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Old 03-06-2008, 03:06 PM   #1
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Cylinder Deactivation......

I know there are other topics on this, but here is my idea. How come V8's and V6's have cylinder deactivation when cruising but no 4cyl car do. They can easily cruise off of 2cyl. I think it would save a descent amount of fuel on the freeway.

Since gas prices are getting higher some car companies should look into this.
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Old 03-06-2008, 04:41 PM   #2
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Originally Posted by korax123 View Post
I know there are other topics on this, but here is my idea. How come V8's and V6's have cylinder deactivation when cruising but no 4cyl car do. They can easily cruise off of 2cyl. I think it would save a descent amount of fuel on the freeway.

Since gas prices are getting higher some car companies should look into this.
I think it's a wonderful idea. I don't know if it could be implemented as seamless as the 6- and 8-cylinder cases, though. IIRC, for a V6 with variable displacement, it operates with no less then 3 cylinder. For an I4, if there are only 2 cylinder working, the vibration might be an issue, and the driver may notice when half the cylinders are deactivated. I'm not an expert on engines, so I'm not sure if my concern is valid or not. But I agree, the manufacturers should look into this if they are not doing so. On the other hand, they probably would rather put more effort on pushing the hybrid vehicles, which most likely has a higher profit margin than plane-Jane 4-cylinder compact cars.

In fact, we could even take your idea a step further, so that all 4 cylinders can be deactivated. This could make coasting an ultimate fuel-saving technique. At present, when we coasting down in gear, we are using engine brake, although the engine is not using fuel, it is converting kinetic energy into thermal energy, which means that the fuel we used to accelerate is wasted. If we coast in neutral, the engine uses fuel to maintain idle speed. To save the most fuel, we could shut the engine off. However, this could be dangerous because power steering, power brake, ABS, airbags and other safety features may be deactivated. But if all 4 cylinders are deactivated, when we coast, no fuel is injected into the engine, we are not using engine braking, and all the safety features are still active. This is a win-win-win situation. One caveat is that either the car has to recognize when we want to employ engine brake (long steep downhill), and when we want to deactivate all the cylinders (coasting), or provide the driver a button so he can control the deactivation of the cylinders himself. Either way, it's more cost and liability for the car manufacturer with a benefit that only sensible drivers can reap. Seeing how most people drive on the road, I doubt engines with completely deactivateable cylinders will appear in passenger cars in the near future.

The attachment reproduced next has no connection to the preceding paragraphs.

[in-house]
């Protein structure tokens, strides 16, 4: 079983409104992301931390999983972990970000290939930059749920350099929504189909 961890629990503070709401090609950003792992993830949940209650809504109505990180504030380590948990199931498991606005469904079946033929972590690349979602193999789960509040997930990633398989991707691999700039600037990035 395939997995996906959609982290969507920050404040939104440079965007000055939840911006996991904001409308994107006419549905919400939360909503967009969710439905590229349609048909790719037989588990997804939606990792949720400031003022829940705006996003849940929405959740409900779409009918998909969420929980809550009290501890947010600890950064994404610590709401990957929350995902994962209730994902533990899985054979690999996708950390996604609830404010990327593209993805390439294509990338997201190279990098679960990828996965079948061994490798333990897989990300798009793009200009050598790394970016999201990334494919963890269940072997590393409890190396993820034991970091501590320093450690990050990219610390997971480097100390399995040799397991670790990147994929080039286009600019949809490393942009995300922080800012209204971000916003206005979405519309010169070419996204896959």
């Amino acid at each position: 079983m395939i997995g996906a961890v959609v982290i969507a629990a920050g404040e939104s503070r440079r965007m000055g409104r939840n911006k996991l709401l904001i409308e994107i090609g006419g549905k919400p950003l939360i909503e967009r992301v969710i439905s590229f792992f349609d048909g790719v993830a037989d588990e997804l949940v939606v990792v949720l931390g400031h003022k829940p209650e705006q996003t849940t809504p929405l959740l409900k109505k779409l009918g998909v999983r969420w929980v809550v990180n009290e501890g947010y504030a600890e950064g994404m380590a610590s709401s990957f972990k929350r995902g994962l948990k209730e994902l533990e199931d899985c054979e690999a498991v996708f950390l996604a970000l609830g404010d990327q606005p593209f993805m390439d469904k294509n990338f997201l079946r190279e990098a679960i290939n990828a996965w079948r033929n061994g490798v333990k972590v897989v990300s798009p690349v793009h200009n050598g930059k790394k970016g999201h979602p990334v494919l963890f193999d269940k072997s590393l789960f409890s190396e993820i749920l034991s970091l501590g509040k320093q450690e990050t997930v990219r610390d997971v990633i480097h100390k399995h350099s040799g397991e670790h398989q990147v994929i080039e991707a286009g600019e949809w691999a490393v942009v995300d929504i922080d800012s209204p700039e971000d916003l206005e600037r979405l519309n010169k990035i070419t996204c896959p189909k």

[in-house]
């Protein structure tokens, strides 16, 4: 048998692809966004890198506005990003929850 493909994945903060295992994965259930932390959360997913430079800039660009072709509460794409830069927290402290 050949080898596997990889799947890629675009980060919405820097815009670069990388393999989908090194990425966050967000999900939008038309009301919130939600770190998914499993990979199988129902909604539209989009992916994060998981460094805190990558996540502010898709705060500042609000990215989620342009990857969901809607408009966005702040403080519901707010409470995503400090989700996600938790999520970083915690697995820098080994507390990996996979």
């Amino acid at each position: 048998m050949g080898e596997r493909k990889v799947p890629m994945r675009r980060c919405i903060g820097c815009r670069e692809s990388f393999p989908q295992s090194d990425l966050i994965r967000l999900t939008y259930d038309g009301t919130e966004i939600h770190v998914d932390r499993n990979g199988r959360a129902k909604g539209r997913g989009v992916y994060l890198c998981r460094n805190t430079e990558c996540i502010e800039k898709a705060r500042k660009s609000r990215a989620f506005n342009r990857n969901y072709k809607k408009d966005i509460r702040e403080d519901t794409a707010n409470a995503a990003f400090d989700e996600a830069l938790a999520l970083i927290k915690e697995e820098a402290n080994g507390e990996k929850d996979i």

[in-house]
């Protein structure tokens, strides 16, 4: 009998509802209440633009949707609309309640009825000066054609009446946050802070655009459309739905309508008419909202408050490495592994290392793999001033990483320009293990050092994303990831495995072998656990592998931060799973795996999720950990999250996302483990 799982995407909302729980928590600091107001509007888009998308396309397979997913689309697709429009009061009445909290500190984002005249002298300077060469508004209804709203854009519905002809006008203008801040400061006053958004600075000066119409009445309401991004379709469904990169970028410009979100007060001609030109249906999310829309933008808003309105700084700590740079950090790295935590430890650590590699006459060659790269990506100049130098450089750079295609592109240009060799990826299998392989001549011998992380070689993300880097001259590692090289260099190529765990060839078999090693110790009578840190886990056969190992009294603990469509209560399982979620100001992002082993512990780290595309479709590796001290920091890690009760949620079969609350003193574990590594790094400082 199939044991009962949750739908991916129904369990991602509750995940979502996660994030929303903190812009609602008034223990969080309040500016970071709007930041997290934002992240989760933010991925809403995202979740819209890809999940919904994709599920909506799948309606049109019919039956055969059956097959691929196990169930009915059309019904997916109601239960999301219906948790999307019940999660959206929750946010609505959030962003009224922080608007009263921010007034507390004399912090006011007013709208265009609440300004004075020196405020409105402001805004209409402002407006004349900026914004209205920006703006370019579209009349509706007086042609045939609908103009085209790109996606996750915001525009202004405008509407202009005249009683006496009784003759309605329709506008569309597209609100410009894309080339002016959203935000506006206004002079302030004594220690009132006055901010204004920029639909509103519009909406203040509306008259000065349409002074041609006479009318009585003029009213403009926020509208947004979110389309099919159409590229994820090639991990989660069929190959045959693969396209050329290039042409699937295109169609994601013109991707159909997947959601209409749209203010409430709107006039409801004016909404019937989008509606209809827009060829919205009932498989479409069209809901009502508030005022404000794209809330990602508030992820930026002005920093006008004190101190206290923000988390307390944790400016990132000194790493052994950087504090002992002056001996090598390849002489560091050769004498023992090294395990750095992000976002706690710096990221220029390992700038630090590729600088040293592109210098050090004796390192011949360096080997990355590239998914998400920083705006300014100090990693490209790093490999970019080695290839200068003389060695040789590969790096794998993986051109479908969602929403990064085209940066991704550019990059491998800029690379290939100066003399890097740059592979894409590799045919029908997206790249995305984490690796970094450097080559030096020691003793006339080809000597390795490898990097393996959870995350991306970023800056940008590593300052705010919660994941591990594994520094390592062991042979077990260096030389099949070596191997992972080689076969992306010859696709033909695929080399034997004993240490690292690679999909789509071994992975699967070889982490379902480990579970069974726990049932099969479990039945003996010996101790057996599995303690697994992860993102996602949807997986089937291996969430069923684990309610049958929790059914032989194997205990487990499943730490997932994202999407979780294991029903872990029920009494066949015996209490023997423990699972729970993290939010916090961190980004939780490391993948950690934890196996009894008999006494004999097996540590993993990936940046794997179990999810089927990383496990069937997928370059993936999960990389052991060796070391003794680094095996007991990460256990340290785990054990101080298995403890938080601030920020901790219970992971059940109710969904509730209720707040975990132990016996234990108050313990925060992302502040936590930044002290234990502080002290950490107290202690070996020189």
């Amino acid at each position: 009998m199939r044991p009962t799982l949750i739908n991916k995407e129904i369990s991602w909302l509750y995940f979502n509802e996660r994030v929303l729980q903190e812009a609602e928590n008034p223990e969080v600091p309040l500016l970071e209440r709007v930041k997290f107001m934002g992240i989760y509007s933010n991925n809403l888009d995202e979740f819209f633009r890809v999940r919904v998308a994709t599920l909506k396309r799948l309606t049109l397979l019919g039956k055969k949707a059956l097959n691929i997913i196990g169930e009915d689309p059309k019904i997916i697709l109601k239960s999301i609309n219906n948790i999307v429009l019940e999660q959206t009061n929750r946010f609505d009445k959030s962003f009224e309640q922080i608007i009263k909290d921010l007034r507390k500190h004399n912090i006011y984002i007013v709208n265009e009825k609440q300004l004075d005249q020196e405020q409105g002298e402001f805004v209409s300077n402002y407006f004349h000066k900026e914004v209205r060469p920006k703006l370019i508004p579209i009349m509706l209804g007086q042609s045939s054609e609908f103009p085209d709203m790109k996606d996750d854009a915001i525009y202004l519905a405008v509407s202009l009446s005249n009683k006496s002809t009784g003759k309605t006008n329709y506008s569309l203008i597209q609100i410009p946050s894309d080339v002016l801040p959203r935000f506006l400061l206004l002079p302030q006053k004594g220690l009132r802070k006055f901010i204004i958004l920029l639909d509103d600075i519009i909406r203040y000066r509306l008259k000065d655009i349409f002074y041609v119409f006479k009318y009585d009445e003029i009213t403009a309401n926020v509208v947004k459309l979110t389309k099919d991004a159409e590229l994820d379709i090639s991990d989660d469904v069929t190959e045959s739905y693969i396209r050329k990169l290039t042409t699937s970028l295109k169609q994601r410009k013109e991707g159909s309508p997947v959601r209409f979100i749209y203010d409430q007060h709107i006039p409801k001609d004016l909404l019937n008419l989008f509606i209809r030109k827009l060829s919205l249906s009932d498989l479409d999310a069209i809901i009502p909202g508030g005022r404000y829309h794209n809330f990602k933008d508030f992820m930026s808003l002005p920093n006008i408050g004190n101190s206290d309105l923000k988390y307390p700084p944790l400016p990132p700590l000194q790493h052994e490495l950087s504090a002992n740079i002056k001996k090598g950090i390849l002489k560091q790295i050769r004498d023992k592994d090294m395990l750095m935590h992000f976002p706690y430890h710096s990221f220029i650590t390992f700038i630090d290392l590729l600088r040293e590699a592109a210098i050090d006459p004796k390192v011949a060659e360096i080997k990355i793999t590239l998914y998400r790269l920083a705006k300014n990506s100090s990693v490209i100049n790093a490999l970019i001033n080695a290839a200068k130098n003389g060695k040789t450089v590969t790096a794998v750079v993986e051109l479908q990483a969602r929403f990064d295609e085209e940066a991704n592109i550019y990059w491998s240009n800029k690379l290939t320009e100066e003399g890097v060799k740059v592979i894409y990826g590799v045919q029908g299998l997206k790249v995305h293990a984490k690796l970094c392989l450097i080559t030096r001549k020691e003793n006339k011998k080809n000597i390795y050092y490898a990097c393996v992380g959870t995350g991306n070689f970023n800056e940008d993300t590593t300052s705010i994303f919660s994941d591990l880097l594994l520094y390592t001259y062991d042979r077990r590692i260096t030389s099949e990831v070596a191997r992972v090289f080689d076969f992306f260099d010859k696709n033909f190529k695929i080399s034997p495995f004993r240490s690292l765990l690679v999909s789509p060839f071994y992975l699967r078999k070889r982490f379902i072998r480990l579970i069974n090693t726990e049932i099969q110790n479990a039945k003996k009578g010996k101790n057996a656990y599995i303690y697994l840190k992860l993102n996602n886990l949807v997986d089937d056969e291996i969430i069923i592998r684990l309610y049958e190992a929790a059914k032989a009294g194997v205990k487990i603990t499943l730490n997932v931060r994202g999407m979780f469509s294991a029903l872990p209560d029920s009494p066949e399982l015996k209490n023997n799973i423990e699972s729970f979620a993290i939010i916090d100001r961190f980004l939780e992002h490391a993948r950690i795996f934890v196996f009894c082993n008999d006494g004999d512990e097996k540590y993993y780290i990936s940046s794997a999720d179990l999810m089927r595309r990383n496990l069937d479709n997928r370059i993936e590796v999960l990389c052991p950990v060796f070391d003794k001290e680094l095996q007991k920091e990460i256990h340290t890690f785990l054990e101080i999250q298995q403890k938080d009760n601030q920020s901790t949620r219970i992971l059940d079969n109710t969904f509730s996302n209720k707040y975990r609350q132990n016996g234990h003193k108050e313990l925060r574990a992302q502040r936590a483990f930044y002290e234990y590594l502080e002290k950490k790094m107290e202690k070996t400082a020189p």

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Old 03-07-2008, 08:08 AM   #3
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Originally Posted by theclencher View Post
They have been. NVH is the problem.
Whats NVH?

And vibration wouldn't be a huge problem because there are tons of 2 cyl motorcycles and if they can cut a lot of vibes out of them. Then it is possible on a car spinning at fewer rpms.
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Old 03-07-2008, 08:46 AM   #4
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To save the most fuel, we could shut the engine off. However, this could be dangerous because power steering, power brake, ABS, airbags and other safety features may be deactivated.
1) the car is moving. There is much less need for steering assist with rolling wheels than stationary in a parking space. I recognize the issue of resuming assist and a sudden decrease in effort from low to almost none which could be an issue if in a turn when the steering pump resumes.